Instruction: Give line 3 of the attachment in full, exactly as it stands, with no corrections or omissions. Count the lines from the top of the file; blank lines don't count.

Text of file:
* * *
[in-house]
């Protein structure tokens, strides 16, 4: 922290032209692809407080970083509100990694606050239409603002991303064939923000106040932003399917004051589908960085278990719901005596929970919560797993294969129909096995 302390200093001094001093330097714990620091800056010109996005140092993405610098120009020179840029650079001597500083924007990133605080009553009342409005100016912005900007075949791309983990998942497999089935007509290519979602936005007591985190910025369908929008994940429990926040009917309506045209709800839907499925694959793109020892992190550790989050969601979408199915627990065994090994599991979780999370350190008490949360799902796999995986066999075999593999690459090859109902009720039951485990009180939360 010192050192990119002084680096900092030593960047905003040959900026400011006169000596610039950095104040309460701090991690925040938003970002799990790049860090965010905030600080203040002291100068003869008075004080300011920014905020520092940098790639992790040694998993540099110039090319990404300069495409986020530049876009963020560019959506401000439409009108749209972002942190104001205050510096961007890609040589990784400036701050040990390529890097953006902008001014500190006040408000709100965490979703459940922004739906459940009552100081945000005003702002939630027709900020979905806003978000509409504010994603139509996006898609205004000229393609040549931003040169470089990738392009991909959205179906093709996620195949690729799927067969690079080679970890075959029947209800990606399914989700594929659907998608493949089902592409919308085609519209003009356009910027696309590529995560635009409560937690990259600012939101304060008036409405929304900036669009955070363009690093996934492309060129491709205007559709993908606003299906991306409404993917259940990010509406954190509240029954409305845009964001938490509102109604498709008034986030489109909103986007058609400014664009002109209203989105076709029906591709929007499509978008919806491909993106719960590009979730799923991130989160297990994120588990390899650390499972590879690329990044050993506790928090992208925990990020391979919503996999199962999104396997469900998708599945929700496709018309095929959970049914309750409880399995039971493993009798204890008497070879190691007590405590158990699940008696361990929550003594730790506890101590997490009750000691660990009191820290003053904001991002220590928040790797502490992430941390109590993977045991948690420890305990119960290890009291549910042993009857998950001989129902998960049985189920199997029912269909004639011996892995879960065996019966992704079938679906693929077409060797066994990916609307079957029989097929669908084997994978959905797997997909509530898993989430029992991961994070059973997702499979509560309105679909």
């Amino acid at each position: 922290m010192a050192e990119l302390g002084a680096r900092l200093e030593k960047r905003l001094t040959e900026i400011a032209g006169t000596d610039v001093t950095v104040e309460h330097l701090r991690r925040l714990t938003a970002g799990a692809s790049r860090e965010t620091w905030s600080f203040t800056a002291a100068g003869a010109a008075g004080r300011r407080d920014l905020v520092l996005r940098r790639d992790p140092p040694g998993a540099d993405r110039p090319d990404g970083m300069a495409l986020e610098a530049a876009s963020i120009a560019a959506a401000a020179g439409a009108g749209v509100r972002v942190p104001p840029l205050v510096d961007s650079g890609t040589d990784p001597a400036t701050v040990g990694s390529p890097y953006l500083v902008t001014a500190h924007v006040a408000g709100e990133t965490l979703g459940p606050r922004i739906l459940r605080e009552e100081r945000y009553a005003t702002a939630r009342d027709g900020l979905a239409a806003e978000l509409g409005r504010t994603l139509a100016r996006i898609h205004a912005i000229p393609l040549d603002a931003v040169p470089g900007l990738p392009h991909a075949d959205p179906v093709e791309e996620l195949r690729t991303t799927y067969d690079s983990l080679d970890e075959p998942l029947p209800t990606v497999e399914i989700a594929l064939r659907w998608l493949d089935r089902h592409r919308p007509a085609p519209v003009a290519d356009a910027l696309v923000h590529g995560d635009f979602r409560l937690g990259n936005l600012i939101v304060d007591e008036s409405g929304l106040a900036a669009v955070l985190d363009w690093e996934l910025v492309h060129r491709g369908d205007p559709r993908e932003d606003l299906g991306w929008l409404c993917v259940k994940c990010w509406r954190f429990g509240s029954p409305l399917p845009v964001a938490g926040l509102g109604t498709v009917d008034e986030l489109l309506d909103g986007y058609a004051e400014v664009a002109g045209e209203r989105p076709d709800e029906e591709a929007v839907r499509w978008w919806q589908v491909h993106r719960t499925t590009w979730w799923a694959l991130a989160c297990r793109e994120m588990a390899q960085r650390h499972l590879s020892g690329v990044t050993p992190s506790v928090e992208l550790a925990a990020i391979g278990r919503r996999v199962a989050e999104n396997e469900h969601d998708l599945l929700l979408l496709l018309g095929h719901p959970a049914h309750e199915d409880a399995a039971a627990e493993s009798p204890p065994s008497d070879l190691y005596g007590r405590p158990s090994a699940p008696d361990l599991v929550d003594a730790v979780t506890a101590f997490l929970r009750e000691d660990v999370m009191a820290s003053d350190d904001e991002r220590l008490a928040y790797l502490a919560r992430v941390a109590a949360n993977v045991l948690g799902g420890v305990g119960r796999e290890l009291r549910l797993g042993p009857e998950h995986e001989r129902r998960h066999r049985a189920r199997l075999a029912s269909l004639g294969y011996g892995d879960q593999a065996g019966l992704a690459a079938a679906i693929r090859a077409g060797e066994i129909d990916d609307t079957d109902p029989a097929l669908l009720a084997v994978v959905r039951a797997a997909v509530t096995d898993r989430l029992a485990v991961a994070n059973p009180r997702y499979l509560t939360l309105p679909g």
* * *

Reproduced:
């Amino acid at each position: 922290m010192a050192e990119l302390g002084a680096r900092l200093e030593k960047r905003l001094t040959e900026i400011a032209g006169t000596d610039v001093t950095v104040e309460h330097l701090r991690r925040l714990t938003a970002g799990a692809s790049r860090e965010t620091w905030s600080f203040t800056a002291a100068g003869a010109a008075g004080r300011r407080d920014l905020v520092l996005r940098r790639d992790p140092p040694g998993a540099d993405r110039p090319d990404g970083m300069a495409l986020e610098a530049a876009s963020i120009a560019a959506a401000a020179g439409a009108g749209v509100r972002v942190p104001p840029l205050v510096d961007s650079g890609t040589d990784p001597a400036t701050v040990g990694s390529p890097y953006l500083v902008t001014a500190h924007v006040a408000g709100e990133t965490l979703g459940p606050r922004i739906l459940r605080e009552e100081r945000y009553a005003t702002a939630r009342d027709g900020l979905a239409a806003e978000l509409g409005r504010t994603l139509a100016r996006i898609h205004a912005i000229p393609l040549d603002a931003v040169p470089g900007l990738p392009h991909a075949d959205p179906v093709e791309e996620l195949r690729t991303t799927y067969d690079s983990l080679d970890e075959p998942l029947p209800t990606v497999e399914i989700a594929l064939r659907w998608l493949d089935r089902h592409r919308p007509a085609p519209v003009a290519d356009a910027l696309v923000h590529g995560d635009f979602r409560l937690g990259n936005l600012i939101v304060d007591e008036s409405g929304l106040a900036a669009v955070l985190d363009w690093e996934l910025v492309h060129r491709g369908d205007p559709r993908e932003d606003l299906g991306w929008l409404c993917v259940k994940c990010w509406r954190f429990g509240s029954p409305l399917p845009v964001a938490g926040l509102g109604t498709v009917d008034e986030l489109l309506d909103g986007y058609a004051e400014v664009a002109g045209e209203r989105p076709d709800e029906e591709a929007v839907r499509w978008w919806q589908v491909h993106r719960t499925t590009w979730w799923a694959l991130a989160c297990r793109e994120m588990a390899q960085r650390h499972l590879s020892g690329v990044t050993p992190s506790v928090e992208l550790a925990a990020i391979g278990r919503r996999v199962a989050e999104n396997e469900h969601d998708l599945l929700l979408l496709l018309g095929h719901p959970a049914h309750e199915d409880a399995a039971a627990e493993s009798p204890p065994s008497d070879l190691y005596g007590r405590p158990s090994a699940p008696d361990l599991v929550d003594a730790v979780t506890a101590f997490l929970r009750e000691d660990v999370m009191a820290s003053d350190d904001e991002r220590l008490a928040y790797l502490a919560r992430v941390a109590a949360n993977v045991l948690g799902g420890v305990g119960r796999e290890l009291r549910l797993g042993p009857e998950h995986e001989r129902r998960h066999r049985a189920r199997l075999a029912s269909l004639g294969y011996g892995d879960q593999a065996g019966l992704a690459a079938a679906i693929r090859a077409g060797e066994i129909d990916d609307t079957d109902p029989a097929l669908l009720a084997v994978v959905r039951a797997a997909v509530t096995d898993r989430l029992a485990v991961a994070n059973p009180r997702y499979l509560t939360l309105p679909g």